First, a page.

The story behind 'Golden Rod': The most notorious 'Star Wars' error card

Whether caused by lighting or practical joke, suggestive image caused card to be pulled

Cover Image for The story behind 'Golden Rod': The most notorious 'Star Wars' error card
Bidding has already topped $6,800 at Heritage for a PSA 10 copy of the rare error card. (Credit: Heritage Auctions)

The 1977 Topps "Star Wars" cards were a massive hit among collectors and remain among the most significant non-sports cards ever produced.

The set also is known for featuring what might just be the most notorious error card in history.

While character cards of Luke Skywalker, Obi-Wan Kenobi and Princess Leia were the big names, C-3PO was featured on what has become one of the set's most valuable cards, thanks to an unfortunately placed appendage on the droid that created the legend of the “Golden Rod.”

The card, which preceded the 1989 Billy Ripken "F--- F---" error card by a decade, produced immediate double takes.

To put it plainly, C-3PO appears to have a shockingly large metallic penis. This was decidedly not the intention of Topps, which chalked it up to a “trick of timing and light.”

Theories abound about how the card reached production lines in 1977. (Credit: Heritage)
Theories abound about how the card reached production lines in 1977. (Credit: Heritage)

Snopes wrote in 2007, quoting the official Star Wars site that “the current theory is that at the exact instant the photo was snapped, a piece fell off the Threepio costume, and just happened to line up in such a way as to suggest a bawdy image."

Another theory is offered up by Gary Genari, who worked at Topps at the time overseeing image selection.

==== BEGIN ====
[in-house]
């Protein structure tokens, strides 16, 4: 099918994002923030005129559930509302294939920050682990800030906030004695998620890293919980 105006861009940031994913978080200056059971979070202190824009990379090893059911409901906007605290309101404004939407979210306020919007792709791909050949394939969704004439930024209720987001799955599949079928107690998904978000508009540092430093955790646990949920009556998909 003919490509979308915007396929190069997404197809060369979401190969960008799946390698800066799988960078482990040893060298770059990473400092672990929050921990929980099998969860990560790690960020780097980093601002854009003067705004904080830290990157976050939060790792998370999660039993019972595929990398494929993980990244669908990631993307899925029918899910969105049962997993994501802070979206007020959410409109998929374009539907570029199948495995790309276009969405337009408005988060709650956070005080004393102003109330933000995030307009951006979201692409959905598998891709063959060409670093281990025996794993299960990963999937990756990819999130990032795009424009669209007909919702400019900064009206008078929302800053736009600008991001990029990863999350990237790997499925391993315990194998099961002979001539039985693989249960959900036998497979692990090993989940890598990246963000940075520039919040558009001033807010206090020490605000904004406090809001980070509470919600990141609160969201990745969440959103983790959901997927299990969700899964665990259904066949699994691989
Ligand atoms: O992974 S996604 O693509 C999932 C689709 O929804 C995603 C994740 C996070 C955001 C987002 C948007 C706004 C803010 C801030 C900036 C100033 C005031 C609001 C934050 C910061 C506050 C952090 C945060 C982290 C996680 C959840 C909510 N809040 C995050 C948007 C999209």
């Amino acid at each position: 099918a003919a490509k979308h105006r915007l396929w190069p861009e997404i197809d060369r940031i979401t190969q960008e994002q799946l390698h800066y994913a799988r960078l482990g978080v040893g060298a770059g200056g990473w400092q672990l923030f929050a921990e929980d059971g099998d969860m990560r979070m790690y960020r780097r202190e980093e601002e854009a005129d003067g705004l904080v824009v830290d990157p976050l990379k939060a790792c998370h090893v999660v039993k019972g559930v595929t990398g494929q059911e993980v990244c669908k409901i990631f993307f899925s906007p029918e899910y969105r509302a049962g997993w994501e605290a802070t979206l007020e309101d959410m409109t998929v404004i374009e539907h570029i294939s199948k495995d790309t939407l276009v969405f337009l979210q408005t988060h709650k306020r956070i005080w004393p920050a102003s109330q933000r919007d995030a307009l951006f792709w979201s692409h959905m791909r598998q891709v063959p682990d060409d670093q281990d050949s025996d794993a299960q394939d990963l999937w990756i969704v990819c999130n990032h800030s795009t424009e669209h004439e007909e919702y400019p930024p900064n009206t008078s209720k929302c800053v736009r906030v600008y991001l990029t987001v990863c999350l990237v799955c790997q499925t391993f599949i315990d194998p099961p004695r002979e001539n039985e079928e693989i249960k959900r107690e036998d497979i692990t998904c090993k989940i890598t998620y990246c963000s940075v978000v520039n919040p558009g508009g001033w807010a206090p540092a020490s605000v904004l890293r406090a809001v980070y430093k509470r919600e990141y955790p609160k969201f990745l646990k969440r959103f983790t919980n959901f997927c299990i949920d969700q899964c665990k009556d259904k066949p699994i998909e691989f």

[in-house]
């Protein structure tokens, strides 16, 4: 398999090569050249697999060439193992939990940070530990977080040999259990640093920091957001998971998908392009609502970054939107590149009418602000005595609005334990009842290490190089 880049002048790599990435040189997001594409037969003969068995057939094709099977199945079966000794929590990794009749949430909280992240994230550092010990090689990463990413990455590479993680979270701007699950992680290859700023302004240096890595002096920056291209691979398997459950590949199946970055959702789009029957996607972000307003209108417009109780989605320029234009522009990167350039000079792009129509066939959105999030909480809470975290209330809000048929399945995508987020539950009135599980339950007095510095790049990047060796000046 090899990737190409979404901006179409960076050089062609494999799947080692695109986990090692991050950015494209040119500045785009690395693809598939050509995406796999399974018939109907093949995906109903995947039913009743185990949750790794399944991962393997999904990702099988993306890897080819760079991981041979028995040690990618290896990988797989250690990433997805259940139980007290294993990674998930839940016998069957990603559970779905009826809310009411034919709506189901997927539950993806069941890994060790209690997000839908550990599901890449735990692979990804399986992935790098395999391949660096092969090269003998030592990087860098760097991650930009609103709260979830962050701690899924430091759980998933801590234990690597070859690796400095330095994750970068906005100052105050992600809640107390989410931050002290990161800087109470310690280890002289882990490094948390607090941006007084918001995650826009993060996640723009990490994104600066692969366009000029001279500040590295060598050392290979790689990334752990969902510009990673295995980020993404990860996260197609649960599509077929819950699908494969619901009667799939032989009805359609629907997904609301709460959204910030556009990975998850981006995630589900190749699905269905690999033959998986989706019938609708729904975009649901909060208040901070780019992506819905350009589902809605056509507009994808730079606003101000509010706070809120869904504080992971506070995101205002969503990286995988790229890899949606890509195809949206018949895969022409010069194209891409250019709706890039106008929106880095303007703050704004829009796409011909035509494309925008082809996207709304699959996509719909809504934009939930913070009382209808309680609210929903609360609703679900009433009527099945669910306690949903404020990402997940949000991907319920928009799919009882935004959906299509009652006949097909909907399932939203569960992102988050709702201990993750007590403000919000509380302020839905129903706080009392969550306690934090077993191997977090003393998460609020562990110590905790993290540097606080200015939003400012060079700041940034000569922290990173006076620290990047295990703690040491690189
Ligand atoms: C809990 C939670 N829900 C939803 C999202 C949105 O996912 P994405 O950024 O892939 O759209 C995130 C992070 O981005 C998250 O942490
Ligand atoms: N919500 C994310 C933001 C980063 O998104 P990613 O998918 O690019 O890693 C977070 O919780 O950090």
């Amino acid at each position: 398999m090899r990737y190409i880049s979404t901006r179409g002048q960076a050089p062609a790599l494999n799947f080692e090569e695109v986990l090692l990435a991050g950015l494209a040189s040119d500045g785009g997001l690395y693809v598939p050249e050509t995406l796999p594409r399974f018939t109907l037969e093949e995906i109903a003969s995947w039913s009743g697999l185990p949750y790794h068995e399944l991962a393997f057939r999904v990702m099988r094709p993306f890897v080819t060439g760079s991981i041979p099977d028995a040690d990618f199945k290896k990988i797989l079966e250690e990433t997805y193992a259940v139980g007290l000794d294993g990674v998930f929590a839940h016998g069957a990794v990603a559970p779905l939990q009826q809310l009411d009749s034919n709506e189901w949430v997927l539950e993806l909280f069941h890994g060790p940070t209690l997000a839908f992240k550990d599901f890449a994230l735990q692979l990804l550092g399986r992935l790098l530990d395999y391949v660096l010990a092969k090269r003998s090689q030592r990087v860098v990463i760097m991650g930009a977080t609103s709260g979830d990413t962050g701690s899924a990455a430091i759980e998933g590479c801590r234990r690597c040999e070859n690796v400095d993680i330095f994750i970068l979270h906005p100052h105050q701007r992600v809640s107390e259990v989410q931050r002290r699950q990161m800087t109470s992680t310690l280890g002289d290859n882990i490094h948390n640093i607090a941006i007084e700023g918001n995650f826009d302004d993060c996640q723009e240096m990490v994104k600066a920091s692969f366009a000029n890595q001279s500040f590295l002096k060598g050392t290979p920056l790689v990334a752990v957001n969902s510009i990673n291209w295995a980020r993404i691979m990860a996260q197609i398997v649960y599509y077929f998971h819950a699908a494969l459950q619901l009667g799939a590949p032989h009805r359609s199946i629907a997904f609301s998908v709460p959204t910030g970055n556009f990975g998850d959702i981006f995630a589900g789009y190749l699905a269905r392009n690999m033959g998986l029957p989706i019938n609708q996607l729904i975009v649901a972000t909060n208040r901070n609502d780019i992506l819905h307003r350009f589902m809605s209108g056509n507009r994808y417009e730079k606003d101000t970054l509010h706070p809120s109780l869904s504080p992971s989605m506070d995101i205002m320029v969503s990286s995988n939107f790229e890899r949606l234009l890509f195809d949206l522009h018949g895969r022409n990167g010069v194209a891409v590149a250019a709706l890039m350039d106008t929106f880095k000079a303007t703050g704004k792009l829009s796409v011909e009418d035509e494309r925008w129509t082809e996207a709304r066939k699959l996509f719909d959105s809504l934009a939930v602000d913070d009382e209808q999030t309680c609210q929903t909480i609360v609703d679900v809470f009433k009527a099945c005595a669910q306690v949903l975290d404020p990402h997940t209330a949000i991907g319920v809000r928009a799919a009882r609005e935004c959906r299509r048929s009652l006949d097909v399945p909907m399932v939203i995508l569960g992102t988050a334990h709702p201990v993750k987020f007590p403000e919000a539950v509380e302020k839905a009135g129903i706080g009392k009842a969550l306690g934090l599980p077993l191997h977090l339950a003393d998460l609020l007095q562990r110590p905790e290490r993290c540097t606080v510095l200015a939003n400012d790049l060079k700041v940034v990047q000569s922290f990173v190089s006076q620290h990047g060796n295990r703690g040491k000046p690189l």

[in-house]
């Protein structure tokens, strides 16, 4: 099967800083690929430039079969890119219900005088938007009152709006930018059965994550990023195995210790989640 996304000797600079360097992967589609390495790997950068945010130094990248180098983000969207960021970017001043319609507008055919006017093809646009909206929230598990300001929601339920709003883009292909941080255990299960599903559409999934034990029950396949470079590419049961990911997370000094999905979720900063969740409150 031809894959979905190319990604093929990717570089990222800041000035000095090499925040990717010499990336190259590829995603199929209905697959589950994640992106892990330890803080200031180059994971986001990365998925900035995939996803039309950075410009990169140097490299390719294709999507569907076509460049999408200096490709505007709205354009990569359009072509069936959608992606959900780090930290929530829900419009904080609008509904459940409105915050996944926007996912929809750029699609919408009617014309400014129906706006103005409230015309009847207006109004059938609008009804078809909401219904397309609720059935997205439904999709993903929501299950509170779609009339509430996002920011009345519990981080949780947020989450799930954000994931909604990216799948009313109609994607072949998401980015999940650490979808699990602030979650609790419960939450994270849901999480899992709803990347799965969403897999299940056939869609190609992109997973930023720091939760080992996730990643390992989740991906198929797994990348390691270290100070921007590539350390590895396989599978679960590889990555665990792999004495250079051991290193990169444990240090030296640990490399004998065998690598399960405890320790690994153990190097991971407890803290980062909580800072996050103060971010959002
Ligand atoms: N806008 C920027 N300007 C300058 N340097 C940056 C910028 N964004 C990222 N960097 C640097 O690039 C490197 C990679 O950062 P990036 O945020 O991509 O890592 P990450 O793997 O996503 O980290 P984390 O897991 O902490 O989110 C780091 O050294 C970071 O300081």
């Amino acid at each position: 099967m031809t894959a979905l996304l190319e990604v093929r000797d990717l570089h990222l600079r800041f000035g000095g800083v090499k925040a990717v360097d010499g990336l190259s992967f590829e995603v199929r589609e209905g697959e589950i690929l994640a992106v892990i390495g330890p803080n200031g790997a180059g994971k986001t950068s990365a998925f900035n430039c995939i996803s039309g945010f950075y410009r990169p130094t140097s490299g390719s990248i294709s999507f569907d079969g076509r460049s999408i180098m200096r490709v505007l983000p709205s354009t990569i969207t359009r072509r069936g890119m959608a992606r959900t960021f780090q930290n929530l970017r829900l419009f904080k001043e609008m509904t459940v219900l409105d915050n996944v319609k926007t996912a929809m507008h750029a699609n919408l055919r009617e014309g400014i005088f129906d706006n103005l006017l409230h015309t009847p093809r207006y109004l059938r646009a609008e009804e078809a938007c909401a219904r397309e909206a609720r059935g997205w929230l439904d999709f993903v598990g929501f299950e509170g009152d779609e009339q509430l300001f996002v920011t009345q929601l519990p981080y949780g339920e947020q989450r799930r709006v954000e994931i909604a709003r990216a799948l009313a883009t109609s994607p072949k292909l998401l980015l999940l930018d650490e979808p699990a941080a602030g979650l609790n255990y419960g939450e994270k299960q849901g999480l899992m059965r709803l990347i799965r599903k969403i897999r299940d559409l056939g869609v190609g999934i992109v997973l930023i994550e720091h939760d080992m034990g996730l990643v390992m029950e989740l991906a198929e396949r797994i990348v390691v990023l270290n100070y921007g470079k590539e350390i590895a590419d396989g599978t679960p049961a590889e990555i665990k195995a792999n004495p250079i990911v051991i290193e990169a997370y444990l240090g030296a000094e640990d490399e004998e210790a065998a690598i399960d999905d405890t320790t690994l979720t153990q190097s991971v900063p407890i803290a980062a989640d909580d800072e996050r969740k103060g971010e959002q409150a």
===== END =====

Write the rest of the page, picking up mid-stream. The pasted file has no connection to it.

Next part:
"Apparently, someone on set strapped a long metallic appendage to the droid's lower half," he wrote in the book "Star Wars: The original Topps Trading Card Series: Volume One."

"Was this an off-screen practical joke? And how, exactly, did the image make it into the photo archive? No one knows for sure, but once this curious anomaly was brought to light post-printing, some form of correction was required."

Anthony Daniels, the actor behind the droid, told Mental Floss in 2019 that both explanations were “nonsense,” instead saying the incident occurred while filming the scene in which the droid was lowered into an oil bath.

“The oil permeated the inner spaces between me and the costume legs as I chatted with my new master, Luke Skywalker [Mark Hamill]. I eventually rose again, dripping but without incident. Or so I thought.”

It wasn’t until years later when Daniels actually realized what had occurred. According to the actor, the oil dissolved adhesive holding his costume together. “At the same time, Threepio’s left leg dropped down over the shoe. The combination led to an over-exposure of plastic in that region. It left a bulging crease.”

Daniels still believes the photo was edited further to exaggerate the phallic-looking rod.

Regardless of how the mishap occurred, parents were not happy. Topps soon replaced the card with a reproduction version, this time depicting the droid without the discernible member.

But not before thousands of the error card could make it out into the world.

Today, the #207 C-3PO error card is the second most-graded card from the set by PSA with 1,612 examples in its census, second only to Skywalker. The corrected C-3PO card has been graded less than half as many times, with 691 in PSA’s database.

PSA has only deemed five examples of the error card PSA 10s, one of which will be auctioned off this week at Heritage as part of the auction house's "Star Wars" Signature Auction.

Since 2014, there have been just six public comparable sales, most recently in May 2020 for $4,999. Bidding has reached $6,875 (with buyer’s premium) as of Wednesday morning.

While the card is a certified classic, Daniels still doesn’t quite find it as funny as most card collectors.

“If you see one signed on the surface by me, it is a forgery,” Daniels told Mental Floss. “I would never autograph it. Call me humorless, but, clever though the artwork was, I find it an insult to a good friend of mine who cannot speak for himself on this planet.”

Will Stern is a reporter and editor for cllct.